What you need to know:
- Kampala Metropolitan Police spokesperson Patrick Onyango said the drill was intended to show how to handle incidents that evolve fast from use of teargas to live bullets.
Uganda Police Force have carried out drills in anticipation of Kenya-like protests in urban areas due to the rising cost of living.
Police’s directorates, like Field Force Unit and Counter Terrorism Directorate, held joint drills at a training facility in Kigo, Wakiso District, yesterday where they both displayed their capabilities to deal with terror attacks and protests at the same time.
The Deputy Inspector General of Police, Maj Gen Geoffrey Katsigazi, personally witnessed the drills.
Police spokesperson Fred Enanga yesterday told Daily Monitor that several groups, including those from the opposition, are holding secret meetings with the intention of rallying their members to carry out street protests.
“Our joint security teams have got intelligence that groups are holding meetings to protest against the rising prices of commodities like it is the case in Kenya,” Mr Enanga said.
In several African countries, including Kenya, people are rising up to protest the high cost of living and democracy. Similar uprisings due to food prices in 2011 led to the toppling of African leaders in Egypt, Tunisia and Libya.
In Uganda, the protests code-named Walk-to-Work led by Mr Mathias Mpuuga, now the leader of the Opposition in Parliament, and Dr Kizza Besigye lasted for five years and left more than a dozen people killed and hundreds injured.
Mr Enanga said they will deal firmly with any uprising.
“There are many sections of the Public Order Management Act that are still in place, including notifying the Inspector General of Police about the planned demonstrations. Organisers of demonstrations should follow the law,” he said.
At Kigo drill, the joint police team re-enacted an incident that happened during the recent general elections where police arrested National Unity Platform leader Robert Kyagulanyi, alias Bobi Wine in Luuka District leading to protests in which security personnel killed 54 people and arrested hundreds others.
During the drills, the Counter Terrorism team raided a place where terrorists were keeping a kidnapped leader. After hearing loud bangs, some members of the public misinformed others on social media that their political leader had been killed by the government security personnel.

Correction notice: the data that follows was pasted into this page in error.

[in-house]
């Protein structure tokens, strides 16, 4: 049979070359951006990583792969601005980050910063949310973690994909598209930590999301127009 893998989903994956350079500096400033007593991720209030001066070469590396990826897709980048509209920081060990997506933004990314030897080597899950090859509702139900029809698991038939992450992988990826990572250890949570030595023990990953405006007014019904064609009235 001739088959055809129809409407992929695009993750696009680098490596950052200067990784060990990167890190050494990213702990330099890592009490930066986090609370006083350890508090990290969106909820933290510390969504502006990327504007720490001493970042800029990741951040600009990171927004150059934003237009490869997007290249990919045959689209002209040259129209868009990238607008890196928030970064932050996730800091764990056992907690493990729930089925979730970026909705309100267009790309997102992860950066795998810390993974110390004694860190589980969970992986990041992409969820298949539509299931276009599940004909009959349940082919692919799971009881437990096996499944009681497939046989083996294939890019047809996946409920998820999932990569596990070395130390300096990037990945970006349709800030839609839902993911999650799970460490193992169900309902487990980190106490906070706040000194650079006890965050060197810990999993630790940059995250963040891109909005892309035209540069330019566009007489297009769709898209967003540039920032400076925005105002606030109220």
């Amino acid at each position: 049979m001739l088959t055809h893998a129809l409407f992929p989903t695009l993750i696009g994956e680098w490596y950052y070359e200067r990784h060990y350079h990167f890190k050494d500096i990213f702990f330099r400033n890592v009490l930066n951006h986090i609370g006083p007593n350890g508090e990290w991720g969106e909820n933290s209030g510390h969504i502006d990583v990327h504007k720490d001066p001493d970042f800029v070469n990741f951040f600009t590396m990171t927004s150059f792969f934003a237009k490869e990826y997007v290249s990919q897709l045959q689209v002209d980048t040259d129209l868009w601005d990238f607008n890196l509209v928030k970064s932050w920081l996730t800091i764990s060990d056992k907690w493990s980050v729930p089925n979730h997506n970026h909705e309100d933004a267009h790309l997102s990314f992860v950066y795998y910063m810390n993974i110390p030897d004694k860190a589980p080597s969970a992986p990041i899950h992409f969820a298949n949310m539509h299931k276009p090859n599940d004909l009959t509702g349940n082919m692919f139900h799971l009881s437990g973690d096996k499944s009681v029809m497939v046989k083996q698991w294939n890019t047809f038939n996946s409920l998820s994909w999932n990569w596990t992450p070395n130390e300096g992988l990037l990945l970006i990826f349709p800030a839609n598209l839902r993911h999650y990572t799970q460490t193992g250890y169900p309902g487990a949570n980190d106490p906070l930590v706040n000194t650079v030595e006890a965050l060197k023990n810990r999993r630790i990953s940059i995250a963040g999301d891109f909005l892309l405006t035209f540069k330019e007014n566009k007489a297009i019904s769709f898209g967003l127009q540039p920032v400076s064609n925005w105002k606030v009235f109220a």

The supporters of the politician then converged near the scene to establish what had happened to their leader. Police officers talked to them but failed to convince them. It was at that time that the first anti-riot police with shields turned up, but the members of the public became rowdy and threw stones at them. The protestors quickly overwhelm the anti-riot police holding shields.
At that time, motorised anti-riot police are called in and use Riot Control Vehicles to teargas the protestors, who are defeated instantly. They handed over the scene to riot police on foot to clear the debris from the road, but an armed protesters fired at the police officers.
The police respond by deploying a Counter Terrorism team that uses bullets to confront the armed protester and then kill him.
Kampala Metropolitan Police spokesperson Patrick Onyango said the drill was intended to show how to handle incidents that evolve fast from use of teargas to live bullets.
Since the November 2020 protests, the Uganda government has invested billions of shillings in the procurement of equipment to deal with civil disobedience.
Police bought 65 trucks, including 15 Riot Control Vehicles this month. Some of the trucks use laser beams to target suspect riots. The laser causes serious headaches.